James Bullard, president of the Federal Reserve Bank (Fed) of St. Louis, is convinced that Bitcoin is competing with gold as a store of value.

However, the executive does not see the cryptocurrency in any way threatening the sovereignty of the dollar.

In an interview with CNBC, which aired on Tuesday (16), Bullard still called Bitcoin a “non-uniform currency”.

Bitcoin x dollar

In recent times, Bitcoin has been considered a protective asset against inflation and as a store of value. That is, as a kind of digital gold.

And, for the banker, the comparison of digital currency with precious metal even makes sense:

"I would classify it as a rival to gold, and it's a good way to think about it."

However, on the possibility of Bitcoin competing with the dollar, the banker rejected the hypothesis. After all, according to him, it is "very difficult" for a private cryptocurrency to play the role of fiat currency.

In addition, he expressed concern about cryptocurrency transactions that are not issued by governments.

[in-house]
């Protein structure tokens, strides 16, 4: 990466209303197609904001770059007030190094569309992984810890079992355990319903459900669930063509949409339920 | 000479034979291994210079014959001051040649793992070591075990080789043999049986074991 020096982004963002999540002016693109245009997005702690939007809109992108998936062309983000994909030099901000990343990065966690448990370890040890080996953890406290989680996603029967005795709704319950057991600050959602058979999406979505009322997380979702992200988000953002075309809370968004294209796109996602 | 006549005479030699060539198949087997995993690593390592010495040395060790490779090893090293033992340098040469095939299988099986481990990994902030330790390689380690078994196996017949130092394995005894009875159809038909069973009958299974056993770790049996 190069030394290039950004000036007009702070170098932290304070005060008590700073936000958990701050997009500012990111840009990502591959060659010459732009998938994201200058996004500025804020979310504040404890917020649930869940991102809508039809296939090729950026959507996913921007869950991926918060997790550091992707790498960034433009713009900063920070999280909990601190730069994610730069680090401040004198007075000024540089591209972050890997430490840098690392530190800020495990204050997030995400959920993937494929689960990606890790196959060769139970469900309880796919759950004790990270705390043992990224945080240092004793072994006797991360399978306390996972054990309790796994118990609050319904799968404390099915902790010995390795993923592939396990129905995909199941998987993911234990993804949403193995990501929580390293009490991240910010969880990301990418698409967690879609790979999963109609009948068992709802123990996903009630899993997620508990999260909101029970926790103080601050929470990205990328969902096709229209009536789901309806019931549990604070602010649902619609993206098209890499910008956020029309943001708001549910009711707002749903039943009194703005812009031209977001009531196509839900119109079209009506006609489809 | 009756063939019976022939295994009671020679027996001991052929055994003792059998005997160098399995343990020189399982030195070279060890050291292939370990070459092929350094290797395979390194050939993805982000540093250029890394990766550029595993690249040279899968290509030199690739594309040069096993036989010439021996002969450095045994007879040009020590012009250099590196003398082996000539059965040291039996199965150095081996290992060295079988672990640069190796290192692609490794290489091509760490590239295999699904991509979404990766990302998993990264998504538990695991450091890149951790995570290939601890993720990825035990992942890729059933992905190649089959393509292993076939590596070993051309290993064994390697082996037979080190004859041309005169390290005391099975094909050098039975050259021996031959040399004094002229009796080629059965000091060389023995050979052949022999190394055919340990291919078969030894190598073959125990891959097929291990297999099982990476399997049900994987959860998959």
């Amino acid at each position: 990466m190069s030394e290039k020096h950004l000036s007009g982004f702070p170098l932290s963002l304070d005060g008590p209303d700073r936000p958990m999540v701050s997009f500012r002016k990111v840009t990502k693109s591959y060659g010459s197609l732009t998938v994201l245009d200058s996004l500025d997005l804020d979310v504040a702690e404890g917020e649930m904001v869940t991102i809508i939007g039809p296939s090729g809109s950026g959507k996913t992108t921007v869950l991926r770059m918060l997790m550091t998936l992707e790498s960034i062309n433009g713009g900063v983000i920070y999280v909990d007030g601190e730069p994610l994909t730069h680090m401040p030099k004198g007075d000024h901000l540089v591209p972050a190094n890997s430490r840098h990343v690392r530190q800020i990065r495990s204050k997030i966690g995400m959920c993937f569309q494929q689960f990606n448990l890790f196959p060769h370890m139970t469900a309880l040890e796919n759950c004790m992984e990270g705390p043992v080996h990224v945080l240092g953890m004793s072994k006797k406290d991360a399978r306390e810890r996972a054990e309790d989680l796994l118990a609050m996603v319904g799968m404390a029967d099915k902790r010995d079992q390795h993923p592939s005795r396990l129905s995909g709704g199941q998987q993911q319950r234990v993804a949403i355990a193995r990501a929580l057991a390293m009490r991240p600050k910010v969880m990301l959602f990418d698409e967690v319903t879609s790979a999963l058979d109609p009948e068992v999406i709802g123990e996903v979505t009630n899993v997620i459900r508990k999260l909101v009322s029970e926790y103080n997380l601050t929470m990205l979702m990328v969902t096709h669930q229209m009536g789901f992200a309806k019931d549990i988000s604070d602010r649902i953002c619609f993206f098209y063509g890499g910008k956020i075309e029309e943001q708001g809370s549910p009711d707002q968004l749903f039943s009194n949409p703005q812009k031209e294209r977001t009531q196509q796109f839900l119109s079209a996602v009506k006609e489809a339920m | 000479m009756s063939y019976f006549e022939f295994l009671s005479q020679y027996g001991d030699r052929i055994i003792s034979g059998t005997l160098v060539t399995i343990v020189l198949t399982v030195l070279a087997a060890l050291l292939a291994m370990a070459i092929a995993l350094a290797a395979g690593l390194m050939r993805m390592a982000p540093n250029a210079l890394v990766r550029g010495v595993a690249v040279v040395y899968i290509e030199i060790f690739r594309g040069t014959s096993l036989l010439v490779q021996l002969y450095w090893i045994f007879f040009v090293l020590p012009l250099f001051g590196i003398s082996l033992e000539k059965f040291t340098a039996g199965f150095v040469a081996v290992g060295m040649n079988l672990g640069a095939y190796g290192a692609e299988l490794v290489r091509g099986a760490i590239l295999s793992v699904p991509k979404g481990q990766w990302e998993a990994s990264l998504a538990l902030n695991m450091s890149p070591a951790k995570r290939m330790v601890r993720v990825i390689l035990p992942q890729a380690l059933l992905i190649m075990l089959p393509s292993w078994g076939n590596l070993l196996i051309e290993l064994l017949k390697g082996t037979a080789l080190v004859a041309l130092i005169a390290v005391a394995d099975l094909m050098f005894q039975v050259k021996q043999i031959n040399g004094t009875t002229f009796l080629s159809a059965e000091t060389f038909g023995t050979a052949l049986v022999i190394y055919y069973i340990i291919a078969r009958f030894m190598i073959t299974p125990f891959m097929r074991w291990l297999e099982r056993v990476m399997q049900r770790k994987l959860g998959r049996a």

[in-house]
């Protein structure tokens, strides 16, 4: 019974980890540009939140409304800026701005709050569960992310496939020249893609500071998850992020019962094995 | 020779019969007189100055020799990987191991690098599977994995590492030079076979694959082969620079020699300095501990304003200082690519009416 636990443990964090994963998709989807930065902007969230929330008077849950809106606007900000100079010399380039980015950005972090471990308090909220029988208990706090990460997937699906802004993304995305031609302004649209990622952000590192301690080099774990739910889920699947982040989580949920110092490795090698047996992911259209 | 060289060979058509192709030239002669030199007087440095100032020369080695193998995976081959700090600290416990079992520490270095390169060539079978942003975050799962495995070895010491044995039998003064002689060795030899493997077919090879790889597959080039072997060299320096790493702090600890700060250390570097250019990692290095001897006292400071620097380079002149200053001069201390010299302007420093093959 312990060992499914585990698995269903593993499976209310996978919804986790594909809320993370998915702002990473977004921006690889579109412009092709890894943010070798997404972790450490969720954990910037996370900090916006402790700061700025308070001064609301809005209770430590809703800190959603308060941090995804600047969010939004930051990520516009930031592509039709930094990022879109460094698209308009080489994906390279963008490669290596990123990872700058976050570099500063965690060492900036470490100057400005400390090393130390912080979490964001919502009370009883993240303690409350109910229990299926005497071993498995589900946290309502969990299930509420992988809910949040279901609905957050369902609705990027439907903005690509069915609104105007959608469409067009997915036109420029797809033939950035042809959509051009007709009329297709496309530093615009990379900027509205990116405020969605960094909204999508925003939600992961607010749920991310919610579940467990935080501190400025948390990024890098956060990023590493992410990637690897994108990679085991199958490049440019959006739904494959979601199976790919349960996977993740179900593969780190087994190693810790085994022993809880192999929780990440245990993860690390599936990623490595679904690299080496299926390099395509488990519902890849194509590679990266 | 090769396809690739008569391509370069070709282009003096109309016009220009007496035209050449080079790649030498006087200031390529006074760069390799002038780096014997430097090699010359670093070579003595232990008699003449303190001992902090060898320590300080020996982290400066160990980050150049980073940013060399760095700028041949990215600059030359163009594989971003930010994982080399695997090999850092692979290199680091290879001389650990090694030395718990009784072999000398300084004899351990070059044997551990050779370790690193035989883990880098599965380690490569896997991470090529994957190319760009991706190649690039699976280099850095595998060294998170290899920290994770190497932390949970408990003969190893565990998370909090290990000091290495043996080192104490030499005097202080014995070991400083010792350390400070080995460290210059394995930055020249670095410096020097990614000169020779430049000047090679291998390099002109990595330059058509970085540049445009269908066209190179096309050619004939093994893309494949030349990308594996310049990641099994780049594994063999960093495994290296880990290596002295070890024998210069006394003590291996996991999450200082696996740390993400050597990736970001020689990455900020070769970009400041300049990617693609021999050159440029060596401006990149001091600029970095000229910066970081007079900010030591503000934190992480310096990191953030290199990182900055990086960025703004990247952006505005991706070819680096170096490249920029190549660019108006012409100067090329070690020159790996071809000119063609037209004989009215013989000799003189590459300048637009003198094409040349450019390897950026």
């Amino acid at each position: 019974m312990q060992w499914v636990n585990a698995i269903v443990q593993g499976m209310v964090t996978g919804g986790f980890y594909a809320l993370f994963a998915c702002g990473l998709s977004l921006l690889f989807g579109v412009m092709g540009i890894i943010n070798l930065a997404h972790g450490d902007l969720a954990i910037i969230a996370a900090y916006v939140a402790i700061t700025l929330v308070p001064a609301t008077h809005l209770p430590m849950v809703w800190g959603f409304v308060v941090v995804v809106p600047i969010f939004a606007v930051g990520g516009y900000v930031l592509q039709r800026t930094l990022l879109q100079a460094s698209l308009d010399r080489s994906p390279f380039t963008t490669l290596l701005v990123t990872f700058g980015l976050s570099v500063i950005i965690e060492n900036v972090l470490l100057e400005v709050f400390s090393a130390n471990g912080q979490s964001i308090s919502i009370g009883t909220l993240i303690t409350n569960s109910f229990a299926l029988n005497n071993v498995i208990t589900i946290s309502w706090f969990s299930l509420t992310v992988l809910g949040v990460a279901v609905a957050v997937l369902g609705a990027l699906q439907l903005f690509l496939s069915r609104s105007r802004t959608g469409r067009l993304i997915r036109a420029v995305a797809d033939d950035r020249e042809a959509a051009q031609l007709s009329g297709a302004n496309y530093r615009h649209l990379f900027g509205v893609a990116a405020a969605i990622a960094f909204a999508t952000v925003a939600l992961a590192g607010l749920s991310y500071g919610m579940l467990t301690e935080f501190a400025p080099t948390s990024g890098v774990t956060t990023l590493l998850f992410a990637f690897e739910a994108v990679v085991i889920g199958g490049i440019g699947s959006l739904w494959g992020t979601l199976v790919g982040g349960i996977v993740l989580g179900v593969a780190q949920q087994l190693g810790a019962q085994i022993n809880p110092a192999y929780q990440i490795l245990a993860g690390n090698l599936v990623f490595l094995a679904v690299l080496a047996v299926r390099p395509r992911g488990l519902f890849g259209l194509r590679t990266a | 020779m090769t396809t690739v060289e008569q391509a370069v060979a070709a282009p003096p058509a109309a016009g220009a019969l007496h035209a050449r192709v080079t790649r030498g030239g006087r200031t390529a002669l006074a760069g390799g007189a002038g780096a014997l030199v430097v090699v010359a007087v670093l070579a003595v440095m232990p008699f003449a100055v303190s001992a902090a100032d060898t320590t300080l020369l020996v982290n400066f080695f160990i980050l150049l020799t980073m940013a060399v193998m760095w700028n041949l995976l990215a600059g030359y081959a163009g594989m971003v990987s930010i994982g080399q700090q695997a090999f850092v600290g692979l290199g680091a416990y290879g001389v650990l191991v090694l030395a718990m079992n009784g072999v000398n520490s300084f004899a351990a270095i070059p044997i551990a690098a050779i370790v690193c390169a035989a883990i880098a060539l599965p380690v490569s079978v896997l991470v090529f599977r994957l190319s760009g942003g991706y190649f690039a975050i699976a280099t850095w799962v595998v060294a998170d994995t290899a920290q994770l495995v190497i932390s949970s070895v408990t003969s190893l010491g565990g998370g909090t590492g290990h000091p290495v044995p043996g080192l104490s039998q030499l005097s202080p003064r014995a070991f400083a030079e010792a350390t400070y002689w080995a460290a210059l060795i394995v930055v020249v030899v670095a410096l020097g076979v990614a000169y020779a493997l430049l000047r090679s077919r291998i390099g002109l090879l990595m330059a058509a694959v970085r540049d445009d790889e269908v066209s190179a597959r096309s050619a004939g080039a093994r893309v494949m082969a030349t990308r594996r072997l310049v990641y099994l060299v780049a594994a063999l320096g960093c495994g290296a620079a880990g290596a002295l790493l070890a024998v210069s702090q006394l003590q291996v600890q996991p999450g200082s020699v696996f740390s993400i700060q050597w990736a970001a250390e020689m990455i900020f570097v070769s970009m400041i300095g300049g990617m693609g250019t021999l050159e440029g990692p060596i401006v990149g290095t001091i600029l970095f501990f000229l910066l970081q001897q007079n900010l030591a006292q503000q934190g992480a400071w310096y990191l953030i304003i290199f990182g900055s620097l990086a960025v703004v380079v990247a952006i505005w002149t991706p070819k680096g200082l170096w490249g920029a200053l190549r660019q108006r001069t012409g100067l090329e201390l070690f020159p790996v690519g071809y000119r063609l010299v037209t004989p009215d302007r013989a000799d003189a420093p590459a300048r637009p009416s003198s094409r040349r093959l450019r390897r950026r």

Bullard noted that dollars can now be traded electronically. Therefore, what is in question, according to him, is a currency of private issue.

“You don't want to switch to a non-uniform currency where you are entering Starbucks and you may pay with Ethereum. Maybe you pay with Ripple. Maybe you pay with Bitcoin. Maybe you pay with a dollar. This is not how we do it. We have a uniform currency that appeared at the time of the Civil War. ”

Bitcoin does not want to replace gold

It is worth mentioning that Bitcoin does not propose to replace the dollar, as recently said Michael Saylor, CEO of MicroStrategy.

In response to entrepreneur Steve Forbes, founder of Forbes magazine, he said:

“With all due respect, Bitcoin is not a currency and is not replacing the dollar. It is a monetary asset that quickly replaces gold as a store of value. It will coexist with fiat currencies because it attracts capital from weaker safe haven assets. Let's discuss, Steve, ”he said.

Bitcoin does not affect Fed monetary policy

Speaking of Bitcoin's rise to $ 50,000, Bullard is convinced that, like gold's volatility, Bitcoin's performance will not affect the Fed's monetary policy.

According to him, the Fed's economy will be in dollars “as far as the eye can see”.

"Whether the price of gold is going to go up or down, or the price of Bitcoin goes up or down, it doesn't really affect that," said Bullard.

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